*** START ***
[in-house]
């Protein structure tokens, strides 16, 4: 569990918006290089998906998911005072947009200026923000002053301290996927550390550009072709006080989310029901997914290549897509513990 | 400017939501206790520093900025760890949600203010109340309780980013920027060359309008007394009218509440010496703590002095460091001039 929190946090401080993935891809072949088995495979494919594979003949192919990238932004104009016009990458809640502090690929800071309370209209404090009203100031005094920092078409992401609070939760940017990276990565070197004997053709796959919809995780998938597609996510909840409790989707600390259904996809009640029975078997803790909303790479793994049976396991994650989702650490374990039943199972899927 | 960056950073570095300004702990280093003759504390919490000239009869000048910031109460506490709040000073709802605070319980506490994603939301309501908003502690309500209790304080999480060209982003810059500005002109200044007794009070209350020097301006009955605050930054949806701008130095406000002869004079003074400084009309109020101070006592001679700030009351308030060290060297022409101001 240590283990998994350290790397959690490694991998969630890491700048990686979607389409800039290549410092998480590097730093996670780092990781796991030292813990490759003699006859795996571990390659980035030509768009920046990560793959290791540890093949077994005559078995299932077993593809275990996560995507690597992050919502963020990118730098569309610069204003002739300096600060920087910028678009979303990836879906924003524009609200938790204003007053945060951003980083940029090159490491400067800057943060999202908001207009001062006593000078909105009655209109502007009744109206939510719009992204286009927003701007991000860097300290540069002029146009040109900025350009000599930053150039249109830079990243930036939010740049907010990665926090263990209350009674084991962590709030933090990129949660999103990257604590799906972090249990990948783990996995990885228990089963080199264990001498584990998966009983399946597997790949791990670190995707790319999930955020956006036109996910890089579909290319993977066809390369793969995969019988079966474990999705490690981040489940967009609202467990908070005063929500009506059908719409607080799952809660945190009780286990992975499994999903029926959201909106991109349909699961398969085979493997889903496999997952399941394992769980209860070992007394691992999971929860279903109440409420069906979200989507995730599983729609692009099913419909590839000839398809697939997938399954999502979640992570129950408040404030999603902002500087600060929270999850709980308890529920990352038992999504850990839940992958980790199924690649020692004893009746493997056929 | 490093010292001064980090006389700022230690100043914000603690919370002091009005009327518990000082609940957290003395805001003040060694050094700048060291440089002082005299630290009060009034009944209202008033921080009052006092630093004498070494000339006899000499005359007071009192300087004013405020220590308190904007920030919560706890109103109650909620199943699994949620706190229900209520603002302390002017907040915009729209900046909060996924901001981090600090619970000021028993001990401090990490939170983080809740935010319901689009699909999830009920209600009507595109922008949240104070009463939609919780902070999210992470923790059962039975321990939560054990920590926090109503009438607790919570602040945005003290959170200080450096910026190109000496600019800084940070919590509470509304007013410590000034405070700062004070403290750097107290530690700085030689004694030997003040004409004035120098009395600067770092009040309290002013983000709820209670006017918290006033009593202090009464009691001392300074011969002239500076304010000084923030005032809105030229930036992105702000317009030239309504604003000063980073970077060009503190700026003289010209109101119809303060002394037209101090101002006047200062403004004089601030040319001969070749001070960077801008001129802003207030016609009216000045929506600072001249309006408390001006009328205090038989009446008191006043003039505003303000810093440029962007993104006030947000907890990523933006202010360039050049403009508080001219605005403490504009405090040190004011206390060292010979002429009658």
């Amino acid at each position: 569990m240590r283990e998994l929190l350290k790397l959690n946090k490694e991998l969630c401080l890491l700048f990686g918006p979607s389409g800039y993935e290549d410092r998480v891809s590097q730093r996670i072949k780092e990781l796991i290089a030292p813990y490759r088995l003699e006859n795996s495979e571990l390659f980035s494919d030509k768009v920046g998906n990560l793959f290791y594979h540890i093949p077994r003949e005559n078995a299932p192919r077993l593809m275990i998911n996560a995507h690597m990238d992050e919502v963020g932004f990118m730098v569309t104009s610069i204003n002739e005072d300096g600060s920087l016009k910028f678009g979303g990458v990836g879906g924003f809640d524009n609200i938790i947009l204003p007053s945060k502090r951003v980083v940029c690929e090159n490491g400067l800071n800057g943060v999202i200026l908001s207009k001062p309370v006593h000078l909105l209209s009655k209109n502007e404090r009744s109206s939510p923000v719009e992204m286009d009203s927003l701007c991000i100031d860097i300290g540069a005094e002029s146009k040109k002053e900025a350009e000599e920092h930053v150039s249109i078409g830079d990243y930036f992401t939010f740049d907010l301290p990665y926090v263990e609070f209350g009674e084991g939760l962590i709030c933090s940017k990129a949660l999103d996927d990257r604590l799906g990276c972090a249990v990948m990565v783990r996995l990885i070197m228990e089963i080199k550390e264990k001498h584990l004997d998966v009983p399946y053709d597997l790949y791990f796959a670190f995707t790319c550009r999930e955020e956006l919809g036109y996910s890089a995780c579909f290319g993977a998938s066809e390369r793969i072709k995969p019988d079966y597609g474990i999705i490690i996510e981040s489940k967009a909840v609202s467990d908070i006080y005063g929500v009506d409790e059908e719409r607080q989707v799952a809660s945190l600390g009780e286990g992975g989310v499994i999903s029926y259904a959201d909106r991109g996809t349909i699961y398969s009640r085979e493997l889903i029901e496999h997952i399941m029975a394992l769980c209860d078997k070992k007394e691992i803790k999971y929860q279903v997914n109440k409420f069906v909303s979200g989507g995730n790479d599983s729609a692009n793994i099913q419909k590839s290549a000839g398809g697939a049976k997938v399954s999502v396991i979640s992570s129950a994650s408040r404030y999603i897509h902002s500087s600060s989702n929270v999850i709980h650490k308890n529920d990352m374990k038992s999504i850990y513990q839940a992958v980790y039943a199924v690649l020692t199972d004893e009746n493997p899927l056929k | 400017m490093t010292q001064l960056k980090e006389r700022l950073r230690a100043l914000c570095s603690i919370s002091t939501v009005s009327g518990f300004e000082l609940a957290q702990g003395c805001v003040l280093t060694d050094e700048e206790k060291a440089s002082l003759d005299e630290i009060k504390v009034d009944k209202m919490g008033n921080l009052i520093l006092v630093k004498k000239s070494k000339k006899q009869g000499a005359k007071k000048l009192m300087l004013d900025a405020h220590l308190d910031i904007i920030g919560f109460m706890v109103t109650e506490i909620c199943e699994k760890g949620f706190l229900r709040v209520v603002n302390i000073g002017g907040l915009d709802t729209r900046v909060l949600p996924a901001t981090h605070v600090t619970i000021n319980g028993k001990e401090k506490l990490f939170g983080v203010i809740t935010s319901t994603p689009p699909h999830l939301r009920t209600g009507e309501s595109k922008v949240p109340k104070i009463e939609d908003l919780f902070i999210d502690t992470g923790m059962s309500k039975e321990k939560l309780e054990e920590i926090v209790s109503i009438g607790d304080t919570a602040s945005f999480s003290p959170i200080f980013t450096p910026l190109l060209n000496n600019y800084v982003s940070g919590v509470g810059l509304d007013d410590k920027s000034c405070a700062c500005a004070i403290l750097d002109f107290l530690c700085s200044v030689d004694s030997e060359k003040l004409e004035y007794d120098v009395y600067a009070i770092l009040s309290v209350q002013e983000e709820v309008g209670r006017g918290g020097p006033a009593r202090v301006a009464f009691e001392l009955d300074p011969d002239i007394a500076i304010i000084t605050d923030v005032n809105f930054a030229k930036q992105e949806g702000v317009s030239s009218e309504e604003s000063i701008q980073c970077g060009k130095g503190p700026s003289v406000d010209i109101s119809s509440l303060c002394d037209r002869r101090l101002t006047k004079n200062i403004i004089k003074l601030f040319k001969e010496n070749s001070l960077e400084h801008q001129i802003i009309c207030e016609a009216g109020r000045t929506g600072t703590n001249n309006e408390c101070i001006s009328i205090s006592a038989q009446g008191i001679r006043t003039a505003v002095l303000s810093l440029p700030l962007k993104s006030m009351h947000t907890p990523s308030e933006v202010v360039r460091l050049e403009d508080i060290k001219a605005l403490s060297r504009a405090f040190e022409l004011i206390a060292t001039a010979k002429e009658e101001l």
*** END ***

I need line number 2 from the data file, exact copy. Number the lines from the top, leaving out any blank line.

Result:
């Protein structure tokens, strides 16, 4: 569990918006290089998906998911005072947009200026923000002053301290996927550390550009072709006080989310029901997914290549897509513990 | 400017939501206790520093900025760890949600203010109340309780980013920027060359309008007394009218509440010496703590002095460091001039 929190946090401080993935891809072949088995495979494919594979003949192919990238932004104009016009990458809640502090690929800071309370209209404090009203100031005094920092078409992401609070939760940017990276990565070197004997053709796959919809995780998938597609996510909840409790989707600390259904996809009640029975078997803790909303790479793994049976396991994650989702650490374990039943199972899927 | 960056950073570095300004702990280093003759504390919490000239009869000048910031109460506490709040000073709802605070319980506490994603939301309501908003502690309500209790304080999480060209982003810059500005002109200044007794009070209350020097301006009955605050930054949806701008130095406000002869004079003074400084009309109020101070006592001679700030009351308030060290060297022409101001 240590283990998994350290790397959690490694991998969630890491700048990686979607389409800039290549410092998480590097730093996670780092990781796991030292813990490759003699006859795996571990390659980035030509768009920046990560793959290791540890093949077994005559078995299932077993593809275990996560995507690597992050919502963020990118730098569309610069204003002739300096600060920087910028678009979303990836879906924003524009609200938790204003007053945060951003980083940029090159490491400067800057943060999202908001207009001062006593000078909105009655209109502007009744109206939510719009992204286009927003701007991000860097300290540069002029146009040109900025350009000599930053150039249109830079990243930036939010740049907010990665926090263990209350009674084991962590709030933090990129949660999103990257604590799906972090249990990948783990996995990885228990089963080199264990001498584990998966009983399946597997790949791990670190995707790319999930955020956006036109996910890089579909290319993977066809390369793969995969019988079966474990999705490690981040489940967009609202467990908070005063929500009506059908719409607080799952809660945190009780286990992975499994999903029926959201909106991109349909699961398969085979493997889903496999997952399941394992769980209860070992007394691992999971929860279903109440409420069906979200989507995730599983729609692009099913419909590839000839398809697939997938399954999502979640992570129950408040404030999603902002500087600060929270999850709980308890529920990352038992999504850990839940992958980790199924690649020692004893009746493997056929 | 490093010292001064980090006389700022230690100043914000603690919370002091009005009327518990000082609940957290003395805001003040060694050094700048060291440089002082005299630290009060009034009944209202008033921080009052006092630093004498070494000339006899000499005359007071009192300087004013405020220590308190904007920030919560706890109103109650909620199943699994949620706190229900209520603002302390002017907040915009729209900046909060996924901001981090600090619970000021028993001990401090990490939170983080809740935010319901689009699909999830009920209600009507595109922008949240104070009463939609919780902070999210992470923790059962039975321990939560054990920590926090109503009438607790919570602040945005003290959170200080450096910026190109000496600019800084940070919590509470509304007013410590000034405070700062004070403290750097107290530690700085030689004694030997003040004409004035120098009395600067770092009040309290002013983000709820209670006017918290006033009593202090009464009691001392300074011969002239500076304010000084923030005032809105030229930036992105702000317009030239309504604003000063980073970077060009503190700026003289010209109101119809303060002394037209101090101002006047200062403004004089601030040319001969070749001070960077801008001129802003207030016609009216000045929506600072001249309006408390001006009328205090038989009446008191006043003039505003303000810093440029962007993104006030947000907890990523933006202010360039050049403009508080001219605005403490504009405090040190004011206390060292010979002429009658």